A genetic research company called 23andMe is introducing genetic health research to Nevada. The company wants to use its 1.2 million member genetics database and close a deal with the government in Nevada to expand the research and collaborate.
The aim of the partnership in research is to collaborate with local authorities so scientists can better understand the population health risks. Nevada ranks at 37th place in public health issues. 23andMe offers free access to the 199-dollar saliva test. The first 5,000 citizens in Northern Nevada who qualify for the trial will get a free test.
In return, they will get an ancestry report and health risks and traits. For example, they will be told whether they have any genetic risks for conditions like cystic fibrosis.
Those who volunteer can’t do the saliva test at home. They will have to come to the Renown Medical Center to be trained on how to collect saliva, register and then share their sample. The genetic information will be available later on from 23andMe. It is going to be stored for research reasons at the Desert Research Institute.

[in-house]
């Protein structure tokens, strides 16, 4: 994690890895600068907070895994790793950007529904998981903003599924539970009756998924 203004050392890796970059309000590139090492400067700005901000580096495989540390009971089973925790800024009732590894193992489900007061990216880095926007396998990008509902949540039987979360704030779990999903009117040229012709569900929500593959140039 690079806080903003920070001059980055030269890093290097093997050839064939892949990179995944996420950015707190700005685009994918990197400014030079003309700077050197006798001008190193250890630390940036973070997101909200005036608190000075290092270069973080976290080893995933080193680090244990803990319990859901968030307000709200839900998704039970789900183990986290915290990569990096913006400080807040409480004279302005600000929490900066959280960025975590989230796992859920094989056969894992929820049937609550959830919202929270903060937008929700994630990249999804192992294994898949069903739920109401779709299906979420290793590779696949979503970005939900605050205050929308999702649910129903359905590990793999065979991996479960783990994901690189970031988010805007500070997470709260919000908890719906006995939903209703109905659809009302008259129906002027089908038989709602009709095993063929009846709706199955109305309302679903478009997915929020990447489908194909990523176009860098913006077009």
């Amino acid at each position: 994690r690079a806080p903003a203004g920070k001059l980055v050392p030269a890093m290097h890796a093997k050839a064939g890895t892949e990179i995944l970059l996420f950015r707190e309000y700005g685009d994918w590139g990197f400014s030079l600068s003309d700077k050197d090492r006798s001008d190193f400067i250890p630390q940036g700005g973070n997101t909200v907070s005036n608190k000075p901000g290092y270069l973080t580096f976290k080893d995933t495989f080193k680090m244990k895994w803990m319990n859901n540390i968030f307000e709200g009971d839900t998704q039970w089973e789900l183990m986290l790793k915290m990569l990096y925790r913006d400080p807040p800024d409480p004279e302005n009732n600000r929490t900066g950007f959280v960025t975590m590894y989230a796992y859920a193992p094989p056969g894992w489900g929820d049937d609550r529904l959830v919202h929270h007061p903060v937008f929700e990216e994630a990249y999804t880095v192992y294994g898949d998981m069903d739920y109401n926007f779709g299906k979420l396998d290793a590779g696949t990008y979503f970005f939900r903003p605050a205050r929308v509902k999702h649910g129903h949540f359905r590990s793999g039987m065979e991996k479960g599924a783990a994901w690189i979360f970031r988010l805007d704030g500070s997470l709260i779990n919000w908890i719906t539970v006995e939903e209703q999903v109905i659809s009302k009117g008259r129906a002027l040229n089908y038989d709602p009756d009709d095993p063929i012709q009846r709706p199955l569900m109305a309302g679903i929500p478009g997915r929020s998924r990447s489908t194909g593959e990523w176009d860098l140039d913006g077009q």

23andMe targeted Nevada because it is a diverse area, both socio-economically and ethnically. It also has more generations which belong to the same family – according to a spokesperson.
The first person to take part in this trial is Governor Brian Sandoval. He was also the first Republican to support the Obamacare Act (Affordable Care Act). Sandoval declared that Nevada’s most valuable resource is the people.
The research will lead to the scientific development through genetic health research. This will help citizens to have a bigger role in their personal health.
The governor’s office will support the project financially. Some of the partners involved in the deal are the Renown Health system, the environmental group Desert Research Institute and others. These institutions will also assess the risk for pollution-related diseases, diabetes, and other conditions.
The studies will start with a smaller number of people, but are expected to expand to understand the health risks that confront Nevada’s nearly 3 million residents.
Joseph Grzymski is the main investigator of the study. He pointed out that Nevada wants to overcome the low health rankings and to become a model for advancement in health. The tests will allow for quicker diagnoses and help develop more effective treatments.
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